Obviously, many important running- and physiological performance-based metrics are BW-dependent (e.g., VO2max in ml/kg/min, running economy in ml/kg/km, or power-to-weight ratio in W/kg). Correspondingly, as pointed in the results, various significant correlations were shown between lower BW and So8s (Figure 2) and 1,500-m race performance. This aligns well with the fact that ~80% of the metabolic cost of running is BW (Hoogkamer et al., 2017). It is also important to point out that there was an ideal range of peak body composition parameters that this athlete would aim for each season, and not a single BW or composition outcome. Obviously, at some point, a lower BW will result in muscle mass loss, subsequent to a decrease in the ability to generate power and speed and reduced performance outcomes.

Another aspect to this case study approach was the repeated measurements of the mid-thigh girth, which was, despite a 2.1% drop in BW, maintained (p > .05; Table 2) during the competition phase (p > .05; Table 2). Further analysis over the 9 years also showed continual increases in estimated fat-free mass (primarily muscle mass; r = .829; p = .02) during peak competitive season. It appears that an essential element in optimizing body composition during situations of nonoptimal EA (maintaining or even increasing lean muscle mass) is the macronutrient protein. Therefore, during periods of negative energy balance in elite training athletes aspiring to lose weight, it has been estimated to raise daily protein intake to ∼2–2.5 g/kg BW/day in an attempt to maintain muscle mass (for review, see Phillips, 2006). Furthermore, through a progressive resistance exercise program and ideal protein periodization, muscle mass can actually be 100% maintained while athletes still lose total BW during a 1-week period of a large (40%) negative energy balance (Mettler et al., 2010). In Mettler et al., subjects utilized a higher protein diet (∼2.3 g/kg/day), with resistance exercise, to lose significant weight (∼1.8 kg), of which ∼78% was fat loss (∼1.4 kg) and only 22% was muscle mass loss. In the control low protein diet, ∼60% of the total weight loss came at the expense of muscle mass. Therefore, emerging data in both elite athletes and weight loss studies suggest that a combined approach of creating a caloric deficit, combined with increased protein intake and the implementation of a consistent exercise stimulus, appears to allow for total weight loss, while attenuating the loss of muscle mass (for review, see Phillips, 2006).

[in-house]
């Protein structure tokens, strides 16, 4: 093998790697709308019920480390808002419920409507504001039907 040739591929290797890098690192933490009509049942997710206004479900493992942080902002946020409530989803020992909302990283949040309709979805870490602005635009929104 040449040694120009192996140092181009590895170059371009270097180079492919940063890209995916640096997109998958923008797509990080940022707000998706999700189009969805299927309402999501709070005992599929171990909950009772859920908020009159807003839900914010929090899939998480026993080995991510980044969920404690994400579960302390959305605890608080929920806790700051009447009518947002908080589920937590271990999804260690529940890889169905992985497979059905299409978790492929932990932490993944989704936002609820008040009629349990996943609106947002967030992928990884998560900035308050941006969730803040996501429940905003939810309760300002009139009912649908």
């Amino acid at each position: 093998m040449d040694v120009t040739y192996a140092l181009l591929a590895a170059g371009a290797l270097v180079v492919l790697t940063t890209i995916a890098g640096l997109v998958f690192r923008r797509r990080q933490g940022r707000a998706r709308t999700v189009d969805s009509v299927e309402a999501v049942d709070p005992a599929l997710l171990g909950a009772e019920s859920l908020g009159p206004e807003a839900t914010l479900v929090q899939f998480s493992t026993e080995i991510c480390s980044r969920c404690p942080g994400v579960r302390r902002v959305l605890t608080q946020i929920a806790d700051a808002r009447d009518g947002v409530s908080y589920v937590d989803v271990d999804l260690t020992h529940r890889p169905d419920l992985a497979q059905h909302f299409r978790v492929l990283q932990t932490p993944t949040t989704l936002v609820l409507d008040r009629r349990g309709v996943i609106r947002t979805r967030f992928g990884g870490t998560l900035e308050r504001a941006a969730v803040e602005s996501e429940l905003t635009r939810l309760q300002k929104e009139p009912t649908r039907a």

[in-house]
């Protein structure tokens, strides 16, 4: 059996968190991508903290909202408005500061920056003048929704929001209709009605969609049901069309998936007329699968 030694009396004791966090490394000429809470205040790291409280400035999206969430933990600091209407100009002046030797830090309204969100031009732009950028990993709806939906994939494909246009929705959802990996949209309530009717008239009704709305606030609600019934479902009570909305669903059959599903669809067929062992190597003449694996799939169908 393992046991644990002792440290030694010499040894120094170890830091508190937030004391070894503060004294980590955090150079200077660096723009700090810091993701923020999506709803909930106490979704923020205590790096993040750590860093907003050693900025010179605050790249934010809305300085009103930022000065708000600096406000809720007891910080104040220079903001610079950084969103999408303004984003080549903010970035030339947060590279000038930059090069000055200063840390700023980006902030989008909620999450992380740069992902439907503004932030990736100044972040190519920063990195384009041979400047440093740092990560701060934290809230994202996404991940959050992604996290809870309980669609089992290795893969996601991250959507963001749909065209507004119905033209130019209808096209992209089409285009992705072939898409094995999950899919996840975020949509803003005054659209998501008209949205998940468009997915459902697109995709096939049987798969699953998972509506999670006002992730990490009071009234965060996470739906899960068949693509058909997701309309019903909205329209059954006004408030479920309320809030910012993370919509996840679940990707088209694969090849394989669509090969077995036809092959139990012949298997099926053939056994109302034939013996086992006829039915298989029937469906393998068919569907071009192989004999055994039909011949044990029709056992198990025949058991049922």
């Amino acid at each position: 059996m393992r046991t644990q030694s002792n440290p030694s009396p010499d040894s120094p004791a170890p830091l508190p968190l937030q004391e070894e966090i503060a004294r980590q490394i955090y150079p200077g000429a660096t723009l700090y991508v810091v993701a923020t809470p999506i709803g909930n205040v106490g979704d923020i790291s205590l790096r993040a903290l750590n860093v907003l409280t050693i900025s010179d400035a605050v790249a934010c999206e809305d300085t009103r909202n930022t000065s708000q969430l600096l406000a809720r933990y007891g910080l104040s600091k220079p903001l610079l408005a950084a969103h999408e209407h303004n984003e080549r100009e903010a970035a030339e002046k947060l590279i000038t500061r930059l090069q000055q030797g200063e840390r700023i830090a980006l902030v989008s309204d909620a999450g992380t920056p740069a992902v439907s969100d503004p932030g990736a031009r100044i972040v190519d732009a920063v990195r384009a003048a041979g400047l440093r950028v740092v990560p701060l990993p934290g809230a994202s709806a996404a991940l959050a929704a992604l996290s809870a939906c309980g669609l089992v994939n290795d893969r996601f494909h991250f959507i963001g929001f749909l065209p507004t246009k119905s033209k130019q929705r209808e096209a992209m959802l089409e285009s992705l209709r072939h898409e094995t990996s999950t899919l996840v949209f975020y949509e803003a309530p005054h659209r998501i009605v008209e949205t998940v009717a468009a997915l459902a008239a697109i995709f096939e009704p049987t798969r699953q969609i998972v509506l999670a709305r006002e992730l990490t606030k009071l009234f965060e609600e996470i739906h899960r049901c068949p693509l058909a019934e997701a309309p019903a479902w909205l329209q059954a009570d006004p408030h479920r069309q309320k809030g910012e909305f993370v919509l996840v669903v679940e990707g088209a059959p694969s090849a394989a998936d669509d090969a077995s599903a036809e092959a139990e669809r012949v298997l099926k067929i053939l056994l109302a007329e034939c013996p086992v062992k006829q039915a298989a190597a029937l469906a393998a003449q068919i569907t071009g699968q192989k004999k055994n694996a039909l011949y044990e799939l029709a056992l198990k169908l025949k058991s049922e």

Perspective

An individual’s phenotype (weight and body composition) is determined by interactions between genetic and environmental factors, with estimates of phenotypic heritability from epidemiological studies varying between 25% and 75% (Bouchard, 1994). Therefore, there will be a genetic limit to the extremes at which an individual can manipulate their phenotype and even more reason to create individualized body composition goals. Accordingly, this case study in a single Olympic-level female athlete is one step forward in a field that is lacking normative data, let alone best practice interventions. Nevertheless, for athletes in weight-dependent sports, realizing optimal body composition (e.g., power-to-weight ratio, lean muscle mass) is an important factor in obtaining the best possible periodized “peak.” However, a periodized yearly and career approach will allow for this, while maximizing training adaptation and long-term athlete health.

Acknowledgments

An enormous thank-you goes to Hilary Stellingwerff, her primary medical professionals (Dr. Margo Mountjoy, Dr. Paddy McClusky, and Dr. Boris Gojanovic), and primary coach (Dave Scott-Thomas) for all being willing to share this data, as well as having a progressive and long-term healthy philosophy on body composition periodization.

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Stellingwerff is with Canadian Sport Institute Pacific, Pacific Institute for Sport Excellence, Victoria, British Columbia, Canada; and also with the Dept. of Exercise Science, Physical & Health Education, University of Victoria, British Columbia, Canada.

Address author correspondence to Trent Stellingwerff at tstellingwerff@csipacific.ca.
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    —Anthropometric data over a 9-year career (2008–2016; n = 44 measurements). ISAK sum of standard 8 skinfolds (in mm). Star indicates the lowest sum of 8 during each peak competition phase season. Gray zones indicate yearly competition phase (May to August, yearly). ISAK = International Society for the Advancement of Kinanthropometry; Comp = competition.

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    —Anthropometric data versus 1,500-m race performance over a 9-year career (2008–2016; n = 53 measurements). ISAK sum of standard 8 skinfolds (in mm). Comparison made with race time if anthropometric data within ±30 days of a competition. ISAK = International Society for the Advancement of Kinanthropometry.